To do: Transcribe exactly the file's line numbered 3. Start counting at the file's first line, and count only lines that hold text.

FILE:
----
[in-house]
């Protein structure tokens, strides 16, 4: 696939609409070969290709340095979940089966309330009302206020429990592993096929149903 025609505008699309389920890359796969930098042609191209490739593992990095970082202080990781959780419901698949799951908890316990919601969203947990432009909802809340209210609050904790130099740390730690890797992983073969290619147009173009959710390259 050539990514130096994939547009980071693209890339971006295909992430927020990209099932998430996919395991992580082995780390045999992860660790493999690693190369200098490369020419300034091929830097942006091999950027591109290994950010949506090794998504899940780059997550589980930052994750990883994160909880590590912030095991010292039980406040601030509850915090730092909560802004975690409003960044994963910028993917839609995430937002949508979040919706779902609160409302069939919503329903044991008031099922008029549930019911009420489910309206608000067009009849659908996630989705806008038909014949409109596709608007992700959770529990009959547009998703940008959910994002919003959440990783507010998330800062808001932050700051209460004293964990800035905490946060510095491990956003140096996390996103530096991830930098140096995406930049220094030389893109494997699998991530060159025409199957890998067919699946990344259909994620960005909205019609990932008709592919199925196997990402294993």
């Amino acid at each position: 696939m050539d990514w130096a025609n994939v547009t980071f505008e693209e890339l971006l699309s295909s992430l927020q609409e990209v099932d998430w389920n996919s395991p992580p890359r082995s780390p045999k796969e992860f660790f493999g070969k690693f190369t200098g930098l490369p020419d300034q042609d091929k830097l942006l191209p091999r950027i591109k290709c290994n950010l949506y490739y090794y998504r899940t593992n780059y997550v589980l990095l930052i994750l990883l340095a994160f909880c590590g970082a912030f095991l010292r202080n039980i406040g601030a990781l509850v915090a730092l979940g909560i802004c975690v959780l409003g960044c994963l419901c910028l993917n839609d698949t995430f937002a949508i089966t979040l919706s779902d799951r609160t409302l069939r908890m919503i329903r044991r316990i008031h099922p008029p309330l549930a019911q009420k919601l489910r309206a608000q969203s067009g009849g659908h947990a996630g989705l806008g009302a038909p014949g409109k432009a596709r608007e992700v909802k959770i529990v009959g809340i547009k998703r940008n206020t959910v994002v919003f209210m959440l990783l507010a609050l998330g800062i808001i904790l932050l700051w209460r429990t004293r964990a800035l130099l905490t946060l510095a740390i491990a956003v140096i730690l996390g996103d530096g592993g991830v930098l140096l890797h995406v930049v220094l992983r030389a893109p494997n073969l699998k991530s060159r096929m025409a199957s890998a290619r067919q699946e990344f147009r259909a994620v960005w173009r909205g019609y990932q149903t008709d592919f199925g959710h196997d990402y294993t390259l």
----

């Amino acid at each position: 696939m050539d990514w130096a025609n994939v547009t980071f505008e693209e890339l971006l699309s295909s992430l927020q609409e990209v099932d998430w389920n996919s395991p992580p890359r082995s780390p045999k796969e992860f660790f493999g070969k690693f190369t200098g930098l490369p020419d300034q042609d091929k830097l942006l191209p091999r950027i591109k290709c290994n950010l949506y490739y090794y998504r899940t593992n780059y997550v589980l990095l930052i994750l990883l340095a994160f909880c590590g970082a912030f095991l010292r202080n039980i406040g601030a990781l509850v915090a730092l979940g909560i802004c975690v959780l409003g960044c994963l419901c910028l993917n839609d698949t995430f937002a949508i089966t979040l919706s779902d799951r609160t409302l069939r908890m919503i329903r044991r316990i008031h099922p008029p309330l549930a019911q009420k919601l489910r309206a608000q969203s067009g009849g659908h947990a996630g989705l806008g009302a038909p014949g409109k432009a596709r608007e992700v909802k959770i529990v009959g809340i547009k998703r940008n206020t959910v994002v919003f209210m959440l990783l507010a609050l998330g800062i808001i904790l932050l700051w209460r429990t004293r964990a800035l130099l905490t946060l510095a740390i491990a956003v140096i730690l996390g996103d530096g592993g991830v930098l140096l890797h995406v930049v220094l992983r030389a893109p494997n073969l699998k991530s060159r096929m025409a199957s890998a290619r067919q699946e990344f147009r259909a994620v960005w173009r909205g019609y990932q149903t008709d592919f199925g959710h196997d990402y294993t390259l």